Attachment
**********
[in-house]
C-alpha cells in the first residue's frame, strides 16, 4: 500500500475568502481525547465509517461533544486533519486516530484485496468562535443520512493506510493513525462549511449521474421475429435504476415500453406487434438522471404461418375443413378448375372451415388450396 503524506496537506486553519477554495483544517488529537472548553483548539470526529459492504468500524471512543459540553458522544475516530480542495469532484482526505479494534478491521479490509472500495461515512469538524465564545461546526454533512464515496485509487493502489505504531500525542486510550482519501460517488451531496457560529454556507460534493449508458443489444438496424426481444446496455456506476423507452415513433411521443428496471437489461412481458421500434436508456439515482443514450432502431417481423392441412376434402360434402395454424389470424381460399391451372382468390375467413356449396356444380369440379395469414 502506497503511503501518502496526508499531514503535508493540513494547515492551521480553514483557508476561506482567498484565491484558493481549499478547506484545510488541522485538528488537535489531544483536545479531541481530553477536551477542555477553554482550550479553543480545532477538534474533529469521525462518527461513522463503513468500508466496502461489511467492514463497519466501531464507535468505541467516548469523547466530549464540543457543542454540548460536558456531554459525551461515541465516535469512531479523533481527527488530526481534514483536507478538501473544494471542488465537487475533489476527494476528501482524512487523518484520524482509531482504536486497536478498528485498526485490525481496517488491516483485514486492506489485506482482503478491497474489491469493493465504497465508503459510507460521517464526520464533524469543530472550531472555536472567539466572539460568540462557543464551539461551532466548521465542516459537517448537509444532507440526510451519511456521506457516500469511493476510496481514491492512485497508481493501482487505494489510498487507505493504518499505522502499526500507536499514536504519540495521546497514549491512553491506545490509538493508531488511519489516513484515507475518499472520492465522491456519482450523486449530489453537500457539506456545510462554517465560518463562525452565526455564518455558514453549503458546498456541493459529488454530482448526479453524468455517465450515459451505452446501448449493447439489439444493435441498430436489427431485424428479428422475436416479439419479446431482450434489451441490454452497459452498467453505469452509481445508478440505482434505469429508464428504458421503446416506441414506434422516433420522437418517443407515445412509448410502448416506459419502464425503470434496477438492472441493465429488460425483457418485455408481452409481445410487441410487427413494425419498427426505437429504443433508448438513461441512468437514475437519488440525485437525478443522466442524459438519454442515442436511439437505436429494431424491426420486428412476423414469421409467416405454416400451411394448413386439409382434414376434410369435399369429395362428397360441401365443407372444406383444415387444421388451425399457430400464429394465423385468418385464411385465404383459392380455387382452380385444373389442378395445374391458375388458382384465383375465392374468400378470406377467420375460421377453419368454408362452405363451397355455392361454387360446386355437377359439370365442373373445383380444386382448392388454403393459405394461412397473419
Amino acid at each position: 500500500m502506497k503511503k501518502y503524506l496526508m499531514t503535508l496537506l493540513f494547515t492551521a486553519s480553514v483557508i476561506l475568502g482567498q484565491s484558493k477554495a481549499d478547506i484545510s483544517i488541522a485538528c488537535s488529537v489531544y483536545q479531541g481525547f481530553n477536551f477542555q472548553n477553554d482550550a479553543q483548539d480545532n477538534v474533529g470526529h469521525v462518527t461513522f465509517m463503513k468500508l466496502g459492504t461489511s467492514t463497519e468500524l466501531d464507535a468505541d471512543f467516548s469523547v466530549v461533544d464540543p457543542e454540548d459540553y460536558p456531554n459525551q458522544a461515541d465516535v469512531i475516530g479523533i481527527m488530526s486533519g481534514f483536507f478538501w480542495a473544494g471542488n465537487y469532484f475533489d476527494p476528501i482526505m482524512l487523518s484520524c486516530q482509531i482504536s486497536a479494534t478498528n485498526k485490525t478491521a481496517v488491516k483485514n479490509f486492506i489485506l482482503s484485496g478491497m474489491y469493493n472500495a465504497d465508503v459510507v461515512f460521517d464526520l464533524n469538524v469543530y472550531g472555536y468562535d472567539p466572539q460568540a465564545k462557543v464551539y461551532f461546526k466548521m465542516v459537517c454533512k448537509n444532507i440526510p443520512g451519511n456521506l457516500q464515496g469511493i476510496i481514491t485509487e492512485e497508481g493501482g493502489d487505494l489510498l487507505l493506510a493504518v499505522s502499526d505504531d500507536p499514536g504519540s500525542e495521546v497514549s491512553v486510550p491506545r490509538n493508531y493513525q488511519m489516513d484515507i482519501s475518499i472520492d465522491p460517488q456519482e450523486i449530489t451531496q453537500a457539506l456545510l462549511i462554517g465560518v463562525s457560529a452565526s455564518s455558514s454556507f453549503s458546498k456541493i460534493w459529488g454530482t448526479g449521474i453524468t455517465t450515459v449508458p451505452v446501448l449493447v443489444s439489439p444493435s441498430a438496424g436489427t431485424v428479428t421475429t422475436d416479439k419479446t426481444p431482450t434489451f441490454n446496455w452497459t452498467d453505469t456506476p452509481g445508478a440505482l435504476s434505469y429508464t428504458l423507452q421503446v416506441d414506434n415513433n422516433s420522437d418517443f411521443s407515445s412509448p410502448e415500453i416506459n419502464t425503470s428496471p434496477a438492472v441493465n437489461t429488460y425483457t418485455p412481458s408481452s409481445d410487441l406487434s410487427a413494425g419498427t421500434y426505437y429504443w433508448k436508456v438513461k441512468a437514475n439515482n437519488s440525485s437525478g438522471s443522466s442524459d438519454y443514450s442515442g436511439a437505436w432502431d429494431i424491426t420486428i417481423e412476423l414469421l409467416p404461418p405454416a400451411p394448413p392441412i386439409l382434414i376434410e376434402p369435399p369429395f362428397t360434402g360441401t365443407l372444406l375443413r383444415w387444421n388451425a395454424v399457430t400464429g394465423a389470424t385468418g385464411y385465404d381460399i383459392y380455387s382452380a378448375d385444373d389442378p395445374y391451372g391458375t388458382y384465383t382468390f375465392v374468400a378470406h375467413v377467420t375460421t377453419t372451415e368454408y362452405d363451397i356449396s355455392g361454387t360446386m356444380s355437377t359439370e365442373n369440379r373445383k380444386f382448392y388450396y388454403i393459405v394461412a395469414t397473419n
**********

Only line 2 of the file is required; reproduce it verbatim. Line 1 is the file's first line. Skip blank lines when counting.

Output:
C-alpha cells in the first residue's frame, strides 16, 4: 500500500475568502481525547465509517461533544486533519486516530484485496468562535443520512493506510493513525462549511449521474421475429435504476415500453406487434438522471404461418375443413378448375372451415388450396 503524506496537506486553519477554495483544517488529537472548553483548539470526529459492504468500524471512543459540553458522544475516530480542495469532484482526505479494534478491521479490509472500495461515512469538524465564545461546526454533512464515496485509487493502489505504531500525542486510550482519501460517488451531496457560529454556507460534493449508458443489444438496424426481444446496455456506476423507452415513433411521443428496471437489461412481458421500434436508456439515482443514450432502431417481423392441412376434402360434402395454424389470424381460399391451372382468390375467413356449396356444380369440379395469414 502506497503511503501518502496526508499531514503535508493540513494547515492551521480553514483557508476561506482567498484565491484558493481549499478547506484545510488541522485538528488537535489531544483536545479531541481530553477536551477542555477553554482550550479553543480545532477538534474533529469521525462518527461513522463503513468500508466496502461489511467492514463497519466501531464507535468505541467516548469523547466530549464540543457543542454540548460536558456531554459525551461515541465516535469512531479523533481527527488530526481534514483536507478538501473544494471542488465537487475533489476527494476528501482524512487523518484520524482509531482504536486497536478498528485498526485490525481496517488491516483485514486492506489485506482482503478491497474489491469493493465504497465508503459510507460521517464526520464533524469543530472550531472555536472567539466572539460568540462557543464551539461551532466548521465542516459537517448537509444532507440526510451519511456521506457516500469511493476510496481514491492512485497508481493501482487505494489510498487507505493504518499505522502499526500507536499514536504519540495521546497514549491512553491506545490509538493508531488511519489516513484515507475518499472520492465522491456519482450523486449530489453537500457539506456545510462554517465560518463562525452565526455564518455558514453549503458546498456541493459529488454530482448526479453524468455517465450515459451505452446501448449493447439489439444493435441498430436489427431485424428479428422475436416479439419479446431482450434489451441490454452497459452498467453505469452509481445508478440505482434505469429508464428504458421503446416506441414506434422516433420522437418517443407515445412509448410502448416506459419502464425503470434496477438492472441493465429488460425483457418485455408481452409481445410487441410487427413494425419498427426505437429504443433508448438513461441512468437514475437519488440525485437525478443522466442524459438519454442515442436511439437505436429494431424491426420486428412476423414469421409467416405454416400451411394448413386439409382434414376434410369435399369429395362428397360441401365443407372444406383444415387444421388451425399457430400464429394465423385468418385464411385465404383459392380455387382452380385444373389442378395445374391458375388458382384465383375465392374468400378470406377467420375460421377453419368454408362452405363451397355455392361454387360446386355437377359439370365442373373445383380444386382448392388454403393459405394461412397473419